The Heritage Laboratory of the Swedish National Heritage Board is a central facility for the development and application of heritage science, including conservation science, archaeometry and art historical research.
As a national laboratory resource we foster implementation of best practice and collaboration on a national and international level. We use experimental and analytical techniques to examine, document and identify materials and to study their ageing and working properties. Our investigations may extend from minute fragments of objects or single materials to entire collections, buildings, sites and landscapes.
Research and Development
Our staff of advisors consists of heritage scientists and a broad base of expertise in such varied areas as architecture and engineering to biology and the cultural environment. We conduct and participate in research and development projects, ranging from single-day visits by guest colleagues to multi-year international engagements, rather than assignments on an individual charge basis. We host guest colleagues on a regular basis. This popular format lets us solve heritage science queries in an open and cooperative manner. We value international projects and invite collaboration involving specific problems or areas of interest, and the establishment of networks or programmes to further the exchange of knowledge. We specifically support research projects with a focus on conservation science.
Our prioritized areas include:
- architectural paint research
- poisonous and hazardous substances in collections
- modern materials research
- methods and solutions for conservation
- collections management and care
The Heritage Laboratory is geared towards flexibility to accommodate different projects and meetings. In order to ensure a high level of quality for analyses and documentation we work according to good laboratory practice (GLP). All laboratory spaces have particle filtered clean air and are fully climate controlled at 50% ±5% relative humidity and 21°C ± 3°C. A separate space for mechanical material analysis is available, permitting even more stringent climate control. Many of the analytical and monitoring instruments are portable and also allow for non-invasive analyses.
- mobile high resolution digital X-ray
- variable pressure scanning electron microscopy with energy dispersive X-ray spectroscopy (VP-SEM/EDS)
- stereomicroscopy with UV/vis/pol
- Fourier transform infrared spectroscopy (FTIR) with attenuated total reflectance (ATR), microscopy, mapping and imaging capabilities
- X-ray fluorescence spectroscopy (XRF) with micro-spot and mapping solutions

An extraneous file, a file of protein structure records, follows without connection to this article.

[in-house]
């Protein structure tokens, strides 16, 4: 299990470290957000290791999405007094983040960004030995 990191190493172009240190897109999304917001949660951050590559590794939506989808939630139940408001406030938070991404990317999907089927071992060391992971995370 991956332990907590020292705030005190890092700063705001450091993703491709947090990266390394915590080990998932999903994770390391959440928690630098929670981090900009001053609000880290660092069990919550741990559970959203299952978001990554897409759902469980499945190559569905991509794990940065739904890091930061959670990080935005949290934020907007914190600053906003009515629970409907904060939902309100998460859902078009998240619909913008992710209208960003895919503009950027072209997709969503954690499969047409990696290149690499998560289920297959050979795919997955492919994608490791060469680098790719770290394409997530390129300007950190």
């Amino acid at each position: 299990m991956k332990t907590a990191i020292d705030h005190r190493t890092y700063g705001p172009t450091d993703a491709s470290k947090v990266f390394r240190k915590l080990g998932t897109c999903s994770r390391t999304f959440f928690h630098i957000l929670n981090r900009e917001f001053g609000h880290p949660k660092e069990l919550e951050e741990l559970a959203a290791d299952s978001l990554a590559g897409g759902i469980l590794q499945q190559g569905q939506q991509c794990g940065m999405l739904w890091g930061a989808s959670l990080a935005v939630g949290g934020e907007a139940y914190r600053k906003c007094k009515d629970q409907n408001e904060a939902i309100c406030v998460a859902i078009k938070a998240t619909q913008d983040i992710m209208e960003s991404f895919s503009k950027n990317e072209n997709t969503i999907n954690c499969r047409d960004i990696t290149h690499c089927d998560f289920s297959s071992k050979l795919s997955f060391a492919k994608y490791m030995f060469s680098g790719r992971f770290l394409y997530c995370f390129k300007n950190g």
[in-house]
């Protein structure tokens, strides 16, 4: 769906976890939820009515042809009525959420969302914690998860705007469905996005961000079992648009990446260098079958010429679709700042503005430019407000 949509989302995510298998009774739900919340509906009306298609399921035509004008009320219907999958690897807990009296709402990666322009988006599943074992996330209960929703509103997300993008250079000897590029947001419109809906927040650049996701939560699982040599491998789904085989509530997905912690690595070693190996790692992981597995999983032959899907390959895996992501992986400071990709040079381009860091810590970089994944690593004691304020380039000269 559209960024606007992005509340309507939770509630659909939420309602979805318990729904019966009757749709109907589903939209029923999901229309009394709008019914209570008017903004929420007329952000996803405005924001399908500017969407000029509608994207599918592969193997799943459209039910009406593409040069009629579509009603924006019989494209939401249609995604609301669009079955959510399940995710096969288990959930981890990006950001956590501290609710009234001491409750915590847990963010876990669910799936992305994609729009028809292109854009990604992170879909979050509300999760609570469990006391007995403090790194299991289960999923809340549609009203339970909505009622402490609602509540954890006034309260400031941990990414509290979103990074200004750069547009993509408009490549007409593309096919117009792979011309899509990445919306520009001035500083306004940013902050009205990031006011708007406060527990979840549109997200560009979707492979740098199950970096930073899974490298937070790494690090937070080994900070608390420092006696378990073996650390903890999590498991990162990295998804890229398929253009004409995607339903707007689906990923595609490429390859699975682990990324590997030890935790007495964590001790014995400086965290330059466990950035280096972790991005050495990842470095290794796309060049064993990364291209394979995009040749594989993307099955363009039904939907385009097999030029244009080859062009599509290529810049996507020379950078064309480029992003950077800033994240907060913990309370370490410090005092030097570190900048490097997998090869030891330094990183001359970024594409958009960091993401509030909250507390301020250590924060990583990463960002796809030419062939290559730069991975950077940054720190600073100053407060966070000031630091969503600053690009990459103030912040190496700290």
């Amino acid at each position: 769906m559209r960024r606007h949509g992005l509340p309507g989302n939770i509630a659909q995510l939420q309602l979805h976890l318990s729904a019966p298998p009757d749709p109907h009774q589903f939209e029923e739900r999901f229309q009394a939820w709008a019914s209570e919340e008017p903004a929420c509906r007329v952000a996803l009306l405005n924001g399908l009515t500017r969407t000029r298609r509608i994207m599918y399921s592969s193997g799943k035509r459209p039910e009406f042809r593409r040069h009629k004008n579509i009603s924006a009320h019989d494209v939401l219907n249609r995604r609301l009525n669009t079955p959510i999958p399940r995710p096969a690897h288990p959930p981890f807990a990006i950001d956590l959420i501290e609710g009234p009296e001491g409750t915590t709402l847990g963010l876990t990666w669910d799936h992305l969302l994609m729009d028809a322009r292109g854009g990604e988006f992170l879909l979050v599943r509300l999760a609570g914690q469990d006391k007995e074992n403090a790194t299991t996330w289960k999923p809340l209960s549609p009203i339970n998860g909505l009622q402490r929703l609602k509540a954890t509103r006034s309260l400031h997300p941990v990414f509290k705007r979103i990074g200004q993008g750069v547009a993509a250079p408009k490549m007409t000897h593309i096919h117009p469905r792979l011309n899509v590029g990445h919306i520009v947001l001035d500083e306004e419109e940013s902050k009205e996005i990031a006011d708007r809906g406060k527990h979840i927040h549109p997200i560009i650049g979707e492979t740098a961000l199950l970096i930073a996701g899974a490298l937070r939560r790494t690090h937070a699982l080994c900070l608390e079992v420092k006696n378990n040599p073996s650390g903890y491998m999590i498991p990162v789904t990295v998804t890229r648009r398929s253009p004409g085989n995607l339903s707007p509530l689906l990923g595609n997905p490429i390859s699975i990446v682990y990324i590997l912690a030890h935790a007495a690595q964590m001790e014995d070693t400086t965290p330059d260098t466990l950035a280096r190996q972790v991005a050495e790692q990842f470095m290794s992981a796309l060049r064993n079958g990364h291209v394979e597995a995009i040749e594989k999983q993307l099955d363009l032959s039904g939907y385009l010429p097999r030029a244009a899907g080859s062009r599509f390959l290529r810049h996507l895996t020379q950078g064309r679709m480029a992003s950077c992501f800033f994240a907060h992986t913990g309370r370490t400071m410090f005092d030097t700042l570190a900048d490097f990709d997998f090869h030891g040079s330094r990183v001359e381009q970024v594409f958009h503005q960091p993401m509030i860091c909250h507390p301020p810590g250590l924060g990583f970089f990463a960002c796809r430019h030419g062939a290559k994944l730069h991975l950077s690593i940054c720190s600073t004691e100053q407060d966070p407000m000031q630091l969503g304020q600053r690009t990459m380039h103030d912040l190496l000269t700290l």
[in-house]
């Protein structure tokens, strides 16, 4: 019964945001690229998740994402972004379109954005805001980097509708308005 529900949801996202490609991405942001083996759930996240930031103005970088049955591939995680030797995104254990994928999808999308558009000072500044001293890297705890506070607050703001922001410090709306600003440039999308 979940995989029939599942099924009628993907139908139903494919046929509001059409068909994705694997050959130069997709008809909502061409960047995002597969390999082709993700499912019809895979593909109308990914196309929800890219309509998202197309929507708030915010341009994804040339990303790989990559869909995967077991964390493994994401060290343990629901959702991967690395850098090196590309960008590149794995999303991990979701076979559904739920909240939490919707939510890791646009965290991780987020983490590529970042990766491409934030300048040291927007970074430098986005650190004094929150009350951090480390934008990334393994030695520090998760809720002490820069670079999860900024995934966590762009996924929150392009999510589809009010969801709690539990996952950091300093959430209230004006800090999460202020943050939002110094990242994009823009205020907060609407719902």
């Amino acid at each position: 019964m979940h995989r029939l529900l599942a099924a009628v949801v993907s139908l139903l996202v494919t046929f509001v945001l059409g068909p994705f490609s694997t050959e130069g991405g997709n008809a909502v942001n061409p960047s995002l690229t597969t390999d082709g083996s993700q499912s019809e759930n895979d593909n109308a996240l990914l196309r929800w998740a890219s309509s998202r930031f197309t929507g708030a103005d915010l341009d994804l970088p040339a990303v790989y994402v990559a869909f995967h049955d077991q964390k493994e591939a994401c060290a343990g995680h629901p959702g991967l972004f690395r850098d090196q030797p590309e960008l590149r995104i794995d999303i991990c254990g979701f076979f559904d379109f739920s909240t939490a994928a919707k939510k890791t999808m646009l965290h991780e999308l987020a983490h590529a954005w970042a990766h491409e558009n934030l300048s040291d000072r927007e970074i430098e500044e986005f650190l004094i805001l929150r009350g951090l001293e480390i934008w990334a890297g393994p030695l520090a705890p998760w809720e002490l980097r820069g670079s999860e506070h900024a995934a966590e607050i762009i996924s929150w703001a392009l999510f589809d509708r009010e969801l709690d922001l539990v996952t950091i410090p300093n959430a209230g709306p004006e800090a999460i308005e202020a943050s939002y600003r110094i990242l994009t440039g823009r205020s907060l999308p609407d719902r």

- advanced imaging documentation including reflectance transformation imaging (RTI), spectrophotometry, colourimetry and micro-fadometry
- instruments for climate measurement
- equipment for accelerated ageing tests including a climate chamber and metal-halide lamp
- tensile and compression testing
Conservation equipment for a variety of purposes, including freeze drying, large-scale freezing down to -30°C, air abrasion, desalination, vacuum and anoxia packing, is also available for research and development. The Heritage Laboratory also has archival space for reference collections consisting of paint, pigment and other material samples, as well as short term secure storage spaces with adjustable climate control.
About the Department of Conservation
The Heritage Laboratory is a part of the Department for Conservation at the Swedish National Heritage Board. The department is situated in Visby and works as a national coordinator in matters relating to the conservation and the science of cultural heritage. Responsibilities include the dissemination of information and providing of advice and support to professional networks. Involvement encompasses research and development concerning the care and management of historic landscapes and environments, buildings, ancient monuments, collections, objects and materials in order to advance preservation, accessibility and the sustainable management of cultural heritage.
We work with many partners from both the private and public sectors including museums, universities, libraries, government or council authorities and others responsible for the management of cultural heritage and Environments. The Department for Conservation has special responsibilities in the following areas:
- Built environments and listed architecture
- Climate change and sustainable management
- Collections management
- Public art
- Rune stones
- Historic landscapes
- European Committee for Standardization (CEN)